Some people praise on the rich tones of Paul Mauriat 66 RUL, Phil Barone Classic model, some of the Cannonball models, and Viking but at the same time I have heard complaints about some issues about the ergonomics like recessed (or short) palm keys which might have been catered toward Asian people who perhaps have smaller hands. But also I heard things like farther reach right hand keys, intonation issues with alternative fingering for high E, etc. which shows there could be some design issues.

Is there any good design, great ergonomics, and with a rich tone for sub $3000 or even sub $2000 modern tenor sax out there? I haven't investigated to find all the highlights and flaws of the asian built saxophones like above mentioned ones, and also Antigua, Kessler, Berkley, MacSax, Bahaus Walstein, and a few others that I can't remember right now.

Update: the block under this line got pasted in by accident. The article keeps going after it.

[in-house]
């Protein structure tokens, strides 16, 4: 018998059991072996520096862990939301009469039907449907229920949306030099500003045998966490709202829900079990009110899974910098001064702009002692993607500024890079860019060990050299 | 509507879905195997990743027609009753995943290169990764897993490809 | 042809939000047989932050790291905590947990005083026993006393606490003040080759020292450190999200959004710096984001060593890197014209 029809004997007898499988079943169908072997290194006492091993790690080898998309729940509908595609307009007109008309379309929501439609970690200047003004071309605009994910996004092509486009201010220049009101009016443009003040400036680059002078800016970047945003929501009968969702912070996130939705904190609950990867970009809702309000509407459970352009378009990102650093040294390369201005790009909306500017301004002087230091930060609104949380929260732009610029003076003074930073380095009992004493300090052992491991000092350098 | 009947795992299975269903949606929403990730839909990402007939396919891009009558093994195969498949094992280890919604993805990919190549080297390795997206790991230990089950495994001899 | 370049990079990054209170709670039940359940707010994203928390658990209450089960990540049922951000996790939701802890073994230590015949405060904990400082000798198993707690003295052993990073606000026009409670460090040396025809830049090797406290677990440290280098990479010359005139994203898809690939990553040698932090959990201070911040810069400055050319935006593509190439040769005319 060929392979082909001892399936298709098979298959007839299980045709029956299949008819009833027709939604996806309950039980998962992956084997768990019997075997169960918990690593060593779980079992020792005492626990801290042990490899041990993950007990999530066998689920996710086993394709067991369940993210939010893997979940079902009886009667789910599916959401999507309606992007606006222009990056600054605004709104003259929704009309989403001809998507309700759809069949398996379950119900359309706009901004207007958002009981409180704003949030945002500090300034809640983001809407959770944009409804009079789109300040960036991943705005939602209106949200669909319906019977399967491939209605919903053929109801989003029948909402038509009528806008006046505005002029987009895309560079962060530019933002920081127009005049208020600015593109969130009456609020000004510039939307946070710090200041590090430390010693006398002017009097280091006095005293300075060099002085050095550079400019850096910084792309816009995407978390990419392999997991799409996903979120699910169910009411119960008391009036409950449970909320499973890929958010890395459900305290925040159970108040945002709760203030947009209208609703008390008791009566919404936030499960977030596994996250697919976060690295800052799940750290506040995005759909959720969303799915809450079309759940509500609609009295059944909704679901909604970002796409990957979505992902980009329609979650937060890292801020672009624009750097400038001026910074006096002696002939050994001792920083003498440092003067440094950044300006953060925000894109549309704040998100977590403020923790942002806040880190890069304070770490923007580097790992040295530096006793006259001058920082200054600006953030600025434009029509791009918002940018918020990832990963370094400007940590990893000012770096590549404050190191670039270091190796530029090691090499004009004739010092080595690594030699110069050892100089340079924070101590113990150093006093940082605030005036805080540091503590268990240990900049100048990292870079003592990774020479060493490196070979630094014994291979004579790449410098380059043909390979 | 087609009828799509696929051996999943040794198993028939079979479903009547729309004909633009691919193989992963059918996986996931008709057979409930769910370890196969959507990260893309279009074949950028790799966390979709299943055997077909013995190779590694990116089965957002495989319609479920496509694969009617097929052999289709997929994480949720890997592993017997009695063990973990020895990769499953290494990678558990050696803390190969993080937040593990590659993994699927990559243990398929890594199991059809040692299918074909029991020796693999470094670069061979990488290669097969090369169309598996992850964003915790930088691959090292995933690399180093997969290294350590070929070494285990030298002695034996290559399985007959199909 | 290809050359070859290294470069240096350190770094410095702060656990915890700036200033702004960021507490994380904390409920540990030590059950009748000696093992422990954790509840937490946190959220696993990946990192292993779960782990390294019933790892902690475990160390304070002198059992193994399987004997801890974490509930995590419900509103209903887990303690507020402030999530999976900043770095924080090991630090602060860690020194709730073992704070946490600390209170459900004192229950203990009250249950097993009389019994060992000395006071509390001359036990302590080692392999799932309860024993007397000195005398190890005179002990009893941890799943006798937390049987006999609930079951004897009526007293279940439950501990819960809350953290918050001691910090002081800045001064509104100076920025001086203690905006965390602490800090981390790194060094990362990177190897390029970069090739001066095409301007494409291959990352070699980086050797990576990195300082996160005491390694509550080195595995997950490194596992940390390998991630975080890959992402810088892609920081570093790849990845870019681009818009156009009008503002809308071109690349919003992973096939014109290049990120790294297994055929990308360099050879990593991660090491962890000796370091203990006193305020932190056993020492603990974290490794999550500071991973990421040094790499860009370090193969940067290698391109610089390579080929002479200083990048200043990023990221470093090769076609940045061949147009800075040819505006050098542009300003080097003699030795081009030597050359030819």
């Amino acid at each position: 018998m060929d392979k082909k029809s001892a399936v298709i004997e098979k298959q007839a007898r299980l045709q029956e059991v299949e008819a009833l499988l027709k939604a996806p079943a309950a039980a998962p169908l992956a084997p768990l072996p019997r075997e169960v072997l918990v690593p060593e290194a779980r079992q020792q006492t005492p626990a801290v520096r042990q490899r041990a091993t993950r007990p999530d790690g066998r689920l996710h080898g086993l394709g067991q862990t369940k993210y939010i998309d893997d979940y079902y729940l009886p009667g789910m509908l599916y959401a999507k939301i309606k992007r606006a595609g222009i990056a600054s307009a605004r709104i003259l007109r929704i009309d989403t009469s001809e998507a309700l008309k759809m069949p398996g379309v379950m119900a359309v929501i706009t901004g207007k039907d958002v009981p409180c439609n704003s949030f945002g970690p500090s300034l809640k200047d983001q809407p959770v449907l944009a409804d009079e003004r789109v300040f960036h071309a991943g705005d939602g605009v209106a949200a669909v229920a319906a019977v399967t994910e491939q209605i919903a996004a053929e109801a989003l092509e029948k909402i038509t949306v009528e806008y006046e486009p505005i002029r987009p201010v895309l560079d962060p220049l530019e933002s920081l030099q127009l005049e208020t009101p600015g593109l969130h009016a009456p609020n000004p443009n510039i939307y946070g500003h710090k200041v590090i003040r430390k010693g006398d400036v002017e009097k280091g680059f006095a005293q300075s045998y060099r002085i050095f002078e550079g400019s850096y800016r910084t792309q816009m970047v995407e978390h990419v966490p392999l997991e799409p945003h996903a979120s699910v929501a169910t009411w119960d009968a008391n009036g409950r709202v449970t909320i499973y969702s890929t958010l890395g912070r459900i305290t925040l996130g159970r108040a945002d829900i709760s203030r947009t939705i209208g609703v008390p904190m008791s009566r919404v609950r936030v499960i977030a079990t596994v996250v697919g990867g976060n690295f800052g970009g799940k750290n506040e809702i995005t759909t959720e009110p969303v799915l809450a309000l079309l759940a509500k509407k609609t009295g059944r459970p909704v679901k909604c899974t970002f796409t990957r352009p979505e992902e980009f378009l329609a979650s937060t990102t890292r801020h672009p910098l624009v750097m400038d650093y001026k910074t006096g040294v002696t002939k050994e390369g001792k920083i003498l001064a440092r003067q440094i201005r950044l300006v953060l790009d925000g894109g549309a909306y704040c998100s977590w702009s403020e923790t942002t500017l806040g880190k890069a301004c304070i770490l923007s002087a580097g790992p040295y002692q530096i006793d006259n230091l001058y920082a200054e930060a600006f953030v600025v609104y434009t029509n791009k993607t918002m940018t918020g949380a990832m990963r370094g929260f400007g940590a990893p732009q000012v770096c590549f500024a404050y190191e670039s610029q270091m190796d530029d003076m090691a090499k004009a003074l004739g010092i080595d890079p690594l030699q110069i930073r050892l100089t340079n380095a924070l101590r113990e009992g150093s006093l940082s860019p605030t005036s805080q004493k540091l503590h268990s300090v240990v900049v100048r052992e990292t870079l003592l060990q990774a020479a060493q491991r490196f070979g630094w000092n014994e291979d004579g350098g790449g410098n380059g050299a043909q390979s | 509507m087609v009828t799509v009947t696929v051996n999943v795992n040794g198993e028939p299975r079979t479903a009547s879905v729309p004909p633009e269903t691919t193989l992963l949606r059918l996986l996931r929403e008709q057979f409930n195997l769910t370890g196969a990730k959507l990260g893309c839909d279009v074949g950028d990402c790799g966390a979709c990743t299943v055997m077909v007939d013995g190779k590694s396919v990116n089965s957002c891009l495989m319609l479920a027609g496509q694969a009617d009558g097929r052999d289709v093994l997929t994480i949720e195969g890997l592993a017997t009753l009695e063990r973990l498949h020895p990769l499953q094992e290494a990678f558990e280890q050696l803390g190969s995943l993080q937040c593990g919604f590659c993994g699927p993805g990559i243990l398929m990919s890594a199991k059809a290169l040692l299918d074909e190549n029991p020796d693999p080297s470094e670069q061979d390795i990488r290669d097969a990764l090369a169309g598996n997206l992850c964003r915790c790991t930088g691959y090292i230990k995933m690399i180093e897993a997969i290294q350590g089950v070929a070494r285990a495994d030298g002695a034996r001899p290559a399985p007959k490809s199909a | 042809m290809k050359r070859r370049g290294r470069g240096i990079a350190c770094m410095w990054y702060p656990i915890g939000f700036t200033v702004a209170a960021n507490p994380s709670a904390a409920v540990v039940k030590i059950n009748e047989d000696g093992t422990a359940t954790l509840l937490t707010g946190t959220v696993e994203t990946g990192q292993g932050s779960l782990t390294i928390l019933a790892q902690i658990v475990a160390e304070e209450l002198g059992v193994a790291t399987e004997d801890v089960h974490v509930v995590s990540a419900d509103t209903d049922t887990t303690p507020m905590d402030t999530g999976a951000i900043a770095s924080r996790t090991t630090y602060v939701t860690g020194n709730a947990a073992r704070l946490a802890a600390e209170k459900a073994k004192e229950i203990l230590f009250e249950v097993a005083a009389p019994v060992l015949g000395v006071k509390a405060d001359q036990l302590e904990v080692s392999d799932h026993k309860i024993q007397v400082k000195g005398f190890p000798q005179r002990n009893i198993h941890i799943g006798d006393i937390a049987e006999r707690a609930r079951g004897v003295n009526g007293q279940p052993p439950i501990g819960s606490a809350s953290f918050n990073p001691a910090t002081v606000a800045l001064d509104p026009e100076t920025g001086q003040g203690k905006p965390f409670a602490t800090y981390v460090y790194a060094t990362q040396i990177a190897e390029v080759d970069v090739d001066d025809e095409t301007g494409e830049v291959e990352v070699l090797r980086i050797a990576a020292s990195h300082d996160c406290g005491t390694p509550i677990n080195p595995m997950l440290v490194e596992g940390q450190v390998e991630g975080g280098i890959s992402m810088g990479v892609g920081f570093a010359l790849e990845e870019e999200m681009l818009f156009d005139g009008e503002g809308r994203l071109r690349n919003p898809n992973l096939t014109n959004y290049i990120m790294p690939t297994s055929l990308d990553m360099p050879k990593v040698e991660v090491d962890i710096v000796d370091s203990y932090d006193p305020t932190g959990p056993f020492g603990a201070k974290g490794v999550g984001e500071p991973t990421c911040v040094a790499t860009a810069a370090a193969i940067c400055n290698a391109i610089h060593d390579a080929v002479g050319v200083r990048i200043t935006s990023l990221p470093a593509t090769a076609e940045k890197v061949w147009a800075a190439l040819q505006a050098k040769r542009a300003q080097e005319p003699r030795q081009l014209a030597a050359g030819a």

I appreciate if you let me know.
Definitely this time around I have to prioritize the ergonomics and then the tone
sad.gif

and of course budget, otherwise it wouldn't be feasible.

Thanks a lot.
 

Ads

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Trevor James Signature Custom RAW sounds like it`ll fit your bill 100% ..
 

Ads

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No Idea what things cost in the USA, it`s £2500 here , isn`t stuff almost £ for $ over there ?
 
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Ads

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Dunno, I`ve only seen these buzzwords like "core" and "dark" since reading forums and Steve Howards reviews, I either like the sound of a sax or I don't , they can sound thick or thin, warm or bright or a combination of either (such as thick but edgy - warm but thin ), where the "core" fits in I don`t know.